Clinical question: How do perioperative and long-term morbidity and mortality compare in endovascular and open repair of abdominal aortic aneurysm (AAA)?
Background: Open AAA repair has relatively high perioperative mortality. Endovascular repair was developed as a less-invasive option and has been shown to reduce inpatient perioperative mortality, length of hospital stay, and ICU requirement. However, data suggest it leads to more frequent reinterventions and the same mortality rate as open repair at two years.
Study design: Randomized clinical trial.
Setting: Veterans Affairs medical centers.
Synopsis: The study randomized 881 veterans who planned to have elective AAA repair and were eligible for both endovascular and open repair. This is a planned, two-year interim report in a nine-year study.
Perioperative mortality was 0.5% in the endovascular repair group, compared with 3.0% in the open repair group. However, this difference in mortality was not statistically significant at two years. The endovascular repair group experienced shorter procedure and mechanical ventilation time, decreased hospital and ICU stay, and lower rate of blood transfusions.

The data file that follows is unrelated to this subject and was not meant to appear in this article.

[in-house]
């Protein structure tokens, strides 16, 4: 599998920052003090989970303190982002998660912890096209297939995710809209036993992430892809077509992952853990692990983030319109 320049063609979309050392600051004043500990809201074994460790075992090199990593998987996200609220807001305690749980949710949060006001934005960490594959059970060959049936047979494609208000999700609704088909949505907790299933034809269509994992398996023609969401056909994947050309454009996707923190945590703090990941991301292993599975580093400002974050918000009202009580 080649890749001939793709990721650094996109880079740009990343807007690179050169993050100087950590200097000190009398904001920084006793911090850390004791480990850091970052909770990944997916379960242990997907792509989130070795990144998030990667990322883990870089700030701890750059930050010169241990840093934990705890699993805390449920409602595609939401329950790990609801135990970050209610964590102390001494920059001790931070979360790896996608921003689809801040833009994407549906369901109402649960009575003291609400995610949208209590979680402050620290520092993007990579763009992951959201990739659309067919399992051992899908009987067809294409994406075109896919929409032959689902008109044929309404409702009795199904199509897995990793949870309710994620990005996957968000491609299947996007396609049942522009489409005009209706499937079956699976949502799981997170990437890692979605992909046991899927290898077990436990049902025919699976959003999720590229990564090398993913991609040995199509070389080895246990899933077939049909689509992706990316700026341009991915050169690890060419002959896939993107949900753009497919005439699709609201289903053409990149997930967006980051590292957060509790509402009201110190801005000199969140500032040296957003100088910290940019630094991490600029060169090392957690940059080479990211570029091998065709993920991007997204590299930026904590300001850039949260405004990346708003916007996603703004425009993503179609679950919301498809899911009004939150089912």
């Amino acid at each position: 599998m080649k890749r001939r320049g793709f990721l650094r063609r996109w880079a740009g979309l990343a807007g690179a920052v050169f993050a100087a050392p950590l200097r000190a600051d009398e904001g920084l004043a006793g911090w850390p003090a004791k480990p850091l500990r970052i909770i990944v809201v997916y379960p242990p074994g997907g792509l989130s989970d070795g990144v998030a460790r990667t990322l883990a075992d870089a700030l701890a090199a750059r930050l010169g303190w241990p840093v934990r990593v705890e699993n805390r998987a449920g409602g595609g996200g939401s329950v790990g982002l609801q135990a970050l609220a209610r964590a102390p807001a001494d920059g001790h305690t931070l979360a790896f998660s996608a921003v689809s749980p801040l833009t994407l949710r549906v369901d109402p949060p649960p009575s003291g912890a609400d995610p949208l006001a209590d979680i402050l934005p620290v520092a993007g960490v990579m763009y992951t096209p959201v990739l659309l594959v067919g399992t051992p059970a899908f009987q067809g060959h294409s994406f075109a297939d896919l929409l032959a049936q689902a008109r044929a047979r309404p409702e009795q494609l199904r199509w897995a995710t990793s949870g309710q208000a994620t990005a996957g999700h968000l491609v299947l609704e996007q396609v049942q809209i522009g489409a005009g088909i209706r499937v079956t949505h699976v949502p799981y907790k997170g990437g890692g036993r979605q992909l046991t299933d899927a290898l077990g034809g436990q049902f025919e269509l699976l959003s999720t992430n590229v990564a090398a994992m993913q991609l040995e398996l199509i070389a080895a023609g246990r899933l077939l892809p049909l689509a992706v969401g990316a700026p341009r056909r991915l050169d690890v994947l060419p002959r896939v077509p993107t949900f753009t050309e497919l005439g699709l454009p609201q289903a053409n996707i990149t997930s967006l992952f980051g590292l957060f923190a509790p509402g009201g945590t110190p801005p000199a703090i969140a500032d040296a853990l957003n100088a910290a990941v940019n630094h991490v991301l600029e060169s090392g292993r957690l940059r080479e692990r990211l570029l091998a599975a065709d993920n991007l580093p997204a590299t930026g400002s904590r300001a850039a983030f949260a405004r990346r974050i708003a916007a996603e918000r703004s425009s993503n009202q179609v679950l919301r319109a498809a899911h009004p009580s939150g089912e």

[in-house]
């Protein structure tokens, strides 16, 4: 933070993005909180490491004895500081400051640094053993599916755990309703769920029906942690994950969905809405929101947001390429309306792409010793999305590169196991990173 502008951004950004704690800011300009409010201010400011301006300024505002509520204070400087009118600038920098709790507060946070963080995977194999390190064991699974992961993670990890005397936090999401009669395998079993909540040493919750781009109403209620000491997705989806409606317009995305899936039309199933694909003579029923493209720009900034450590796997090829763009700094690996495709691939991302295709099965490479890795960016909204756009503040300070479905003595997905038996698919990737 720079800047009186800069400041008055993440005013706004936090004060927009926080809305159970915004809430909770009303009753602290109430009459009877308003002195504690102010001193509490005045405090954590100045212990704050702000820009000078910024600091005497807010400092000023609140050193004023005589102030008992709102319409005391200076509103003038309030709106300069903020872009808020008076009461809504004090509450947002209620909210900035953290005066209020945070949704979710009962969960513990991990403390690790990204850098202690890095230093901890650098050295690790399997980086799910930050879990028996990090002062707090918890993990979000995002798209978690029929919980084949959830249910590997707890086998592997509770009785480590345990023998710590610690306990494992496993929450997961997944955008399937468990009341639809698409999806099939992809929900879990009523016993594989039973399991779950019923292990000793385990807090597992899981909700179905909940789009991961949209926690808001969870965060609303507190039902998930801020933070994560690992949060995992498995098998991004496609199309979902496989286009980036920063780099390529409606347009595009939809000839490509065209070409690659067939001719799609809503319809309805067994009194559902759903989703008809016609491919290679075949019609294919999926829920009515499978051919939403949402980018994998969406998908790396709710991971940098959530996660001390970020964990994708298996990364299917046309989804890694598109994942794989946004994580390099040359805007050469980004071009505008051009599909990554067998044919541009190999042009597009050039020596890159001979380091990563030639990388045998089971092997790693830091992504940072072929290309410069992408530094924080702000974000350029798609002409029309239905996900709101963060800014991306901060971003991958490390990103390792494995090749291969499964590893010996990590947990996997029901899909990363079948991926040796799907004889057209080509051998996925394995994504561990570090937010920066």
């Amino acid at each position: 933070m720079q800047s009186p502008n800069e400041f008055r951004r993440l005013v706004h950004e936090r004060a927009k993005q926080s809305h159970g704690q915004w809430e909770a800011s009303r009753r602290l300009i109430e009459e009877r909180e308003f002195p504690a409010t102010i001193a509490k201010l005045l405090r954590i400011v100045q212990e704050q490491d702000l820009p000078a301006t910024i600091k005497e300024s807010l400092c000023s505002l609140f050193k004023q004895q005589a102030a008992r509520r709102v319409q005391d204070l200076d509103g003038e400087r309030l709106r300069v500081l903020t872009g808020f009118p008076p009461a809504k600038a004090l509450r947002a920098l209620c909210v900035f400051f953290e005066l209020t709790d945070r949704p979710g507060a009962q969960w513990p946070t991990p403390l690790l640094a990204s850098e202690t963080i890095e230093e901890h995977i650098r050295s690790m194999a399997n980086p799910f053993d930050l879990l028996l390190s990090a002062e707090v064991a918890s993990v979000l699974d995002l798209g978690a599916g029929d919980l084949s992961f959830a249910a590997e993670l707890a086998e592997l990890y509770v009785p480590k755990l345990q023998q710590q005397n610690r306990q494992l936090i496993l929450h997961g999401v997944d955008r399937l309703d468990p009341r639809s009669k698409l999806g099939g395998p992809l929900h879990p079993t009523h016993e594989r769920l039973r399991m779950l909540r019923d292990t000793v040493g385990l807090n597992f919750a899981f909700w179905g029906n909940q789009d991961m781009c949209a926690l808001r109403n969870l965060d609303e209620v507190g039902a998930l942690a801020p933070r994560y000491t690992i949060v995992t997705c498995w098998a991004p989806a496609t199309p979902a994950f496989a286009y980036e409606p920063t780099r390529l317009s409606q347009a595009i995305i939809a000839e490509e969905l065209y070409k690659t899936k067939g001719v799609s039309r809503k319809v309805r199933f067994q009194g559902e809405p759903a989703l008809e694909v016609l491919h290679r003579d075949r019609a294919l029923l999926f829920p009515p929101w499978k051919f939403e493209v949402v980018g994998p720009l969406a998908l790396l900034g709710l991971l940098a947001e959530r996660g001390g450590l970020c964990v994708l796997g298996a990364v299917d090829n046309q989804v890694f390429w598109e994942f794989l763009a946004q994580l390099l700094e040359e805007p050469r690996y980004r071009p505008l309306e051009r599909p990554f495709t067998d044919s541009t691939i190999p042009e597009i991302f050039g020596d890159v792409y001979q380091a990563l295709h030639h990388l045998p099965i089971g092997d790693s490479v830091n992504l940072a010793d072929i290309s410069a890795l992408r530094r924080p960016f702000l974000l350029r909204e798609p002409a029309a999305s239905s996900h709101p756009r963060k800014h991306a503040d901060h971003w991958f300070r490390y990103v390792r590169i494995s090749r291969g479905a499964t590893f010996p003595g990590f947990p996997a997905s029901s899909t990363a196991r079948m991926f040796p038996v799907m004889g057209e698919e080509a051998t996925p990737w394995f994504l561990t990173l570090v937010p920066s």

Overall, there was no difference between the groups for major morbidity, procedure failure, need for secondary therapeutic intervention, quality of life, or erectile dysfunction. More data on long-term comparison of these two interventions will be available at the conclusion of this study.
Bottom line: Endovascular repair of AAA has lower perioperative mortality than open repair but did not lead to improved morbidity or mortality at two years.
Citation: Lederle FA, Freischlag JA, Kyriakides TC, et al. Outcomes following endovascular vs. open repair of abdominal aortic aneurysm: a randomized trial. JAMA. 2009;302 (14):1535-1542.